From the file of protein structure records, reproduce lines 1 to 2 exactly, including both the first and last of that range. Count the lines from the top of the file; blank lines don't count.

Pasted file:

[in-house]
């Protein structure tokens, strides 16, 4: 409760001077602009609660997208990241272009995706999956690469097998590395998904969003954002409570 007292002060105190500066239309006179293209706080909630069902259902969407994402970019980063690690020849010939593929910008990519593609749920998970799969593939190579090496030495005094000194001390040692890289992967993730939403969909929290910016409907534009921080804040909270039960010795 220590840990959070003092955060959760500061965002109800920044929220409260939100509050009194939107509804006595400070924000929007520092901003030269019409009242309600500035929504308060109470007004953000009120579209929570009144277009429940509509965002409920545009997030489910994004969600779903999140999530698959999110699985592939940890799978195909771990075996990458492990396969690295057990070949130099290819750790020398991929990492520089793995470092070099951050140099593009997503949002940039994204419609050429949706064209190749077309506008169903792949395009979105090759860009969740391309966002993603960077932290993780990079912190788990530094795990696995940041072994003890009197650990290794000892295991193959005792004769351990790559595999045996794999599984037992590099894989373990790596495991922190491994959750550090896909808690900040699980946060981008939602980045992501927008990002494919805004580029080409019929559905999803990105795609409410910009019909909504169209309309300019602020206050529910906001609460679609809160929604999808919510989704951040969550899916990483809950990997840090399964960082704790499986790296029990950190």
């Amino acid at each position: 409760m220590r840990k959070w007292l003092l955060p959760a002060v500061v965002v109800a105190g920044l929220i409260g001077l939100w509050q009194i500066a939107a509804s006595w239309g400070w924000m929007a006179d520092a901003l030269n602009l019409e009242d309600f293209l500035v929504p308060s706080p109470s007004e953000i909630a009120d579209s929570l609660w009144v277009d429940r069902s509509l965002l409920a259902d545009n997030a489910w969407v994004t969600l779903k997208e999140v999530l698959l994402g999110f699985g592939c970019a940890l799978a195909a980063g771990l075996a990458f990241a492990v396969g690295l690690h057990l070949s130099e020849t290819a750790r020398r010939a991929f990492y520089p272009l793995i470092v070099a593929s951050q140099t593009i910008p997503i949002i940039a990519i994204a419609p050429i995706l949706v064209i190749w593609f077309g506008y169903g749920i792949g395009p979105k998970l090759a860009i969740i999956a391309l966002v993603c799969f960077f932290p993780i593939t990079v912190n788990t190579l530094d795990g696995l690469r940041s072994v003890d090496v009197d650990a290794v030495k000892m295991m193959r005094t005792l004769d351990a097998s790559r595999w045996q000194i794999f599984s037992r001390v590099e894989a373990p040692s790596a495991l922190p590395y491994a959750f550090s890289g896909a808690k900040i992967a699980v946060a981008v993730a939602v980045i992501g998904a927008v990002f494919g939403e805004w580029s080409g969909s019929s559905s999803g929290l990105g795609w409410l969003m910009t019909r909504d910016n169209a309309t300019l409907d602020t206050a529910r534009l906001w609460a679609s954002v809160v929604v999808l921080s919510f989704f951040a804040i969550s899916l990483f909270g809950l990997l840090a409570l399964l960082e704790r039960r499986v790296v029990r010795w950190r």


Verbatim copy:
[in-house]
């Protein structure tokens, strides 16, 4: 409760001077602009609660997208990241272009995706999956690469097998590395998904969003954002409570 007292002060105190500066239309006179293209706080909630069902259902969407994402970019980063690690020849010939593929910008990519593609749920998970799969593939190579090496030495005094000194001390040692890289992967993730939403969909929290910016409907534009921080804040909270039960010795 220590840990959070003092955060959760500061965002109800920044929220409260939100509050009194939107509804006595400070924000929007520092901003030269019409009242309600500035929504308060109470007004953000009120579209929570009144277009429940509509965002409920545009997030489910994004969600779903999140999530698959999110699985592939940890799978195909771990075996990458492990396969690295057990070949130099290819750790020398991929990492520089793995470092070099951050140099593009997503949002940039994204419609050429949706064209190749077309506008169903792949395009979105090759860009969740391309966002993603960077932290993780990079912190788990530094795990696995940041072994003890009197650990290794000892295991193959005792004769351990790559595999045996794999599984037992590099894989373990790596495991922190491994959750550090896909808690900040699980946060981008939602980045992501927008990002494919805004580029080409019929559905999803990105795609409410910009019909909504169209309309300019602020206050529910906001609460679609809160929604999808919510989704951040969550899916990483809950990997840090399964960082704790499986790296029990950190």